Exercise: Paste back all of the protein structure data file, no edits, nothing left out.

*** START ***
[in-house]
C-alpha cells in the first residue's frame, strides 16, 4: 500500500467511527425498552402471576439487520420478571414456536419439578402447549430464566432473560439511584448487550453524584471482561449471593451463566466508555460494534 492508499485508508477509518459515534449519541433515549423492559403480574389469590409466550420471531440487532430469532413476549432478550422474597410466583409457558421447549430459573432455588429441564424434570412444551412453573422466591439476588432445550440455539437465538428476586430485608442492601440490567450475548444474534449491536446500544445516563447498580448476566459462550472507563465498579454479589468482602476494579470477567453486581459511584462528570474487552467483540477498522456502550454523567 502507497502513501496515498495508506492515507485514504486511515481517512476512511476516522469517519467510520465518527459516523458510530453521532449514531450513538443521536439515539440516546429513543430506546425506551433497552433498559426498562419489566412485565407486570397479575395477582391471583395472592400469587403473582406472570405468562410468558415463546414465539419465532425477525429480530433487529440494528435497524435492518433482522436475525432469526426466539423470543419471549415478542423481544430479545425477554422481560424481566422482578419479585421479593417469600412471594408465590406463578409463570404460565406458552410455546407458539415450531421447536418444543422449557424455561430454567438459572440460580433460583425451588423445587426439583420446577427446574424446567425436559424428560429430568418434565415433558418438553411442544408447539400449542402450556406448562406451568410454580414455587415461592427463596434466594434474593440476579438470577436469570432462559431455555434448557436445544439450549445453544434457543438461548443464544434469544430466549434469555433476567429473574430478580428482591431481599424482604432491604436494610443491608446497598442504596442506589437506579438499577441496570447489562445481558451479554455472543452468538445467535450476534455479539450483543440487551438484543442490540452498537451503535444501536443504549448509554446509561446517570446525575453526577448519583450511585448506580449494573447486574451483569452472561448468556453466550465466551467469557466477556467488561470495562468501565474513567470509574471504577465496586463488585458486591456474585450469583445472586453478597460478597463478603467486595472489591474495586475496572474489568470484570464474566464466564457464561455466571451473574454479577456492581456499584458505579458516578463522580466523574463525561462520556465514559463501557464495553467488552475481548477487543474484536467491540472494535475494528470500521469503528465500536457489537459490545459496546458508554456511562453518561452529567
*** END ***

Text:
[in-house]
C-alpha cells in the first residue's frame, strides 16, 4: 500500500467511527425498552402471576439487520420478571414456536419439578402447549430464566432473560439511584448487550453524584471482561449471593451463566466508555460494534 492508499485508508477509518459515534449519541433515549423492559403480574389469590409466550420471531440487532430469532413476549432478550422474597410466583409457558421447549430459573432455588429441564424434570412444551412453573422466591439476588432445550440455539437465538428476586430485608442492601440490567450475548444474534449491536446500544445516563447498580448476566459462550472507563465498579454479589468482602476494579470477567453486581459511584462528570474487552467483540477498522456502550454523567 502507497502513501496515498495508506492515507485514504486511515481517512476512511476516522469517519467510520465518527459516523458510530453521532449514531450513538443521536439515539440516546429513543430506546425506551433497552433498559426498562419489566412485565407486570397479575395477582391471583395472592400469587403473582406472570405468562410468558415463546414465539419465532425477525429480530433487529440494528435497524435492518433482522436475525432469526426466539423470543419471549415478542423481544430479545425477554422481560424481566422482578419479585421479593417469600412471594408465590406463578409463570404460565406458552410455546407458539415450531421447536418444543422449557424455561430454567438459572440460580433460583425451588423445587426439583420446577427446574424446567425436559424428560429430568418434565415433558418438553411442544408447539400449542402450556406448562406451568410454580414455587415461592427463596434466594434474593440476579438470577436469570432462559431455555434448557436445544439450549445453544434457543438461548443464544434469544430466549434469555433476567429473574430478580428482591431481599424482604432491604436494610443491608446497598442504596442506589437506579438499577441496570447489562445481558451479554455472543452468538445467535450476534455479539450483543440487551438484543442490540452498537451503535444501536443504549448509554446509561446517570446525575453526577448519583450511585448506580449494573447486574451483569452472561448468556453466550465466551467469557466477556467488561470495562468501565474513567470509574471504577465496586463488585458486591456474585450469583445472586453478597460478597463478603467486595472489591474495586475496572474489568470484570464474566464466564457464561455466571451473574454479577456492581456499584458505579458516578463522580466523574463525561462520556465514559463501557464495553467488552475481548477487543474484536467491540472494535475494528470500521469503528465500536457489537459490545459496546458508554456511562453518561452529567